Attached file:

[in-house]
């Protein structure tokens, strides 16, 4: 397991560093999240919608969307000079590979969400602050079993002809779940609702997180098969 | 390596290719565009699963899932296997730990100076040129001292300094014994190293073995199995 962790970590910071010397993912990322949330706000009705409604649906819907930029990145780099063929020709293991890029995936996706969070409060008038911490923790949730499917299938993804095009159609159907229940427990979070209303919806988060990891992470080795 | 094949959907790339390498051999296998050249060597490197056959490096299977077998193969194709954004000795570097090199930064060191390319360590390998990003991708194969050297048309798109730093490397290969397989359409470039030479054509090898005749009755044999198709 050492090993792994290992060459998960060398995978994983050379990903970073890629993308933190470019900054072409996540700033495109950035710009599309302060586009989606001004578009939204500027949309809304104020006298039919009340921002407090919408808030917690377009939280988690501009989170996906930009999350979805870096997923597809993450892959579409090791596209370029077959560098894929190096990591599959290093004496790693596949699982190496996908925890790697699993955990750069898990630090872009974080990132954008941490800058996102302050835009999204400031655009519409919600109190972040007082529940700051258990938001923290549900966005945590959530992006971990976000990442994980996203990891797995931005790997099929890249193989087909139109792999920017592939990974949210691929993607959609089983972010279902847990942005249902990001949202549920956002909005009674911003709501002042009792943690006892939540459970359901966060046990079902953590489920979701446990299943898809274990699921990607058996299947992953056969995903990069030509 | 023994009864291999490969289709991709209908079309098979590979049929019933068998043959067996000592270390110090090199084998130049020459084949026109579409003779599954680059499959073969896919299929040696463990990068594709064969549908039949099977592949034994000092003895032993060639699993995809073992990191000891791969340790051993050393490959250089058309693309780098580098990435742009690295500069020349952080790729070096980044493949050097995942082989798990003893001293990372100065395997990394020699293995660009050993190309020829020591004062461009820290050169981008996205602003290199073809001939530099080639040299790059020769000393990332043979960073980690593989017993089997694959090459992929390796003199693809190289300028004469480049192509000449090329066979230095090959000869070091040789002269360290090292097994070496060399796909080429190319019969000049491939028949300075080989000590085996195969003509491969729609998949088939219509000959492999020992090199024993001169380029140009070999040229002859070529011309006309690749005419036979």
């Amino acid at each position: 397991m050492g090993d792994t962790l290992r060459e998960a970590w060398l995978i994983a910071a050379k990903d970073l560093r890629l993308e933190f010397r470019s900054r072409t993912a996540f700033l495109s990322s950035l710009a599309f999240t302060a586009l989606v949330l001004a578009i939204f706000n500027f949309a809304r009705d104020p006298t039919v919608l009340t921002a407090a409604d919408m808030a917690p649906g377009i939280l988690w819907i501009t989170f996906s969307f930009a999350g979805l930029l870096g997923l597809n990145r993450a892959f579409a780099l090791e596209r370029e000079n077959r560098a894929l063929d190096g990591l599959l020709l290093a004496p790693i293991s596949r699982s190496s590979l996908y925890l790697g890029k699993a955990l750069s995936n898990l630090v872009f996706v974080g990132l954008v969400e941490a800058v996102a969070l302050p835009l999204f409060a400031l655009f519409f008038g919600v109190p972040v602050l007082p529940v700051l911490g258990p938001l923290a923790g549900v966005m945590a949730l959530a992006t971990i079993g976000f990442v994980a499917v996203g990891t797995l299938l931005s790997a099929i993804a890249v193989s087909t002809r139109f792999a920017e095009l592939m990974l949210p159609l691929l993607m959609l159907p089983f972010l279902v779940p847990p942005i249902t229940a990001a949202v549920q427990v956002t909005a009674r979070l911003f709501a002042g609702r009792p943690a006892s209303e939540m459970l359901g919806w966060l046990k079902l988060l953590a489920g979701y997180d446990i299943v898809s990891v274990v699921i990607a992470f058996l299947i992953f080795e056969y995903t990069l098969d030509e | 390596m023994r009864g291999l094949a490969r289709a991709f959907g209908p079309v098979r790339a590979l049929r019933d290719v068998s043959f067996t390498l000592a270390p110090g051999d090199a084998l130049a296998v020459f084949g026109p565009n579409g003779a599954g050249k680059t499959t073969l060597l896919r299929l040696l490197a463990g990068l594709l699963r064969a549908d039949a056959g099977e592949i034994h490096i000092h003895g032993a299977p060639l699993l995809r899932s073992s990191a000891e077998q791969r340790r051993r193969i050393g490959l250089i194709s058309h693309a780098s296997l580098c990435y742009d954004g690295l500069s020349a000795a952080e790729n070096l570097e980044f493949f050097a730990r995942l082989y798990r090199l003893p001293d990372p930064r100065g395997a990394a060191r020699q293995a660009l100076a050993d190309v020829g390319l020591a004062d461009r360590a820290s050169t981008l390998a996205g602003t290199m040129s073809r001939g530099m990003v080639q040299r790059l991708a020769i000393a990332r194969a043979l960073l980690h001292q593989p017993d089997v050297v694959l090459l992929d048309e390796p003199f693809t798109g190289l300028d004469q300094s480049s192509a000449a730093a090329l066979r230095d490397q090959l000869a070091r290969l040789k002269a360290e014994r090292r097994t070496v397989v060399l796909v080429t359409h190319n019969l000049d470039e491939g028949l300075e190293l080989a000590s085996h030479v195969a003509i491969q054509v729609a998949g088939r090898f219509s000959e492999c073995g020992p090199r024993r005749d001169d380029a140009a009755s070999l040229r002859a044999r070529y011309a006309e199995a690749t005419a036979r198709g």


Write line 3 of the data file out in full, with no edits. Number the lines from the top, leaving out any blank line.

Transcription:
């Amino acid at each position: 397991m050492g090993d792994t962790l290992r060459e998960a970590w060398l995978i994983a910071a050379k990903d970073l560093r890629l993308e933190f010397r470019s900054r072409t993912a996540f700033l495109s990322s950035l710009a599309f999240t302060a586009l989606v949330l001004a578009i939204f706000n500027f949309a809304r009705d104020p006298t039919v919608l009340t921002a407090a409604d919408m808030a917690p649906g377009i939280l988690w819907i501009t989170f996906s969307f930009a999350g979805l930029l870096g997923l597809n990145r993450a892959f579409a780099l090791e596209r370029e000079n077959r560098a894929l063929d190096g990591l599959l020709l290093a004496p790693i293991s596949r699982s190496s590979l996908y925890l790697g890029k699993a955990l750069s995936n898990l630090v872009f996706v974080g990132l954008v969400e941490a800058v996102a969070l302050p835009l999204f409060a400031l655009f519409f008038g919600v109190p972040v602050l007082p529940v700051l911490g258990p938001l923290a923790g549900v966005m945590a949730l959530a992006t971990i079993g976000f990442v994980a499917v996203g990891t797995l299938l931005s790997a099929i993804a890249v193989s087909t002809r139109f792999a920017e095009l592939m990974l949210p159609l691929l993607m959609l159907p089983f972010l279902v779940p847990p942005i249902t229940a990001a949202v549920q427990v956002t909005a009674r979070l911003f709501a002042g609702r009792p943690a006892s209303e939540m459970l359901g919806w966060l046990k079902l988060l953590a489920g979701y997180d446990i299943v898809s990891v274990v699921i990607a992470f058996l299947i992953f080795e056969y995903t990069l098969d030509e | 390596m023994r009864g291999l094949a490969r289709a991709f959907g209908p079309v098979r790339a590979l049929r019933d290719v068998s043959f067996t390498l000592a270390p110090g051999d090199a084998l130049a296998v020459f084949g026109p565009n579409g003779a599954g050249k680059t499959t073969l060597l896919r299929l040696l490197a463990g990068l594709l699963r064969a549908d039949a056959g099977e592949i034994h490096i000092h003895g032993a299977p060639l699993l995809r899932s073992s990191a000891e077998q791969r340790r051993r193969i050393g490959l250089i194709s058309h693309a780098s296997l580098c990435y742009d954004g690295l500069s020349a000795a952080e790729n070096l570097e980044f493949f050097a730990r995942l082989y798990r090199l003893p001293d990372p930064r100065g395997a990394a060191r020699q293995a660009l100076a050993d190309v020829g390319l020591a004062d461009r360590a820290s050169t981008l390998a996205g602003t290199m040129s073809r001939g530099m990003v080639q040299r790059l991708a020769i000393a990332r194969a043979l960073l980690h001292q593989p017993d089997v050297v694959l090459l992929d048309e390796p003199f693809t798109g190289l300028d004469q300094s480049s192509a000449a730093a090329l066979r230095d490397q090959l000869a070091r290969l040789k002269a360290e014994r090292r097994t070496v397989v060399l796909v080429t359409h190319n019969l000049d470039e491939g028949l300075e190293l080989a000590s085996h030479v195969a003509i491969q054509v729609a998949g088939r090898f219509s000959e492999c073995g020992p090199r024993r005749d001169d380029a140009a009755s070999l040229r002859a044999r070529y011309a006309e199995a690749t005419a036979r198709g």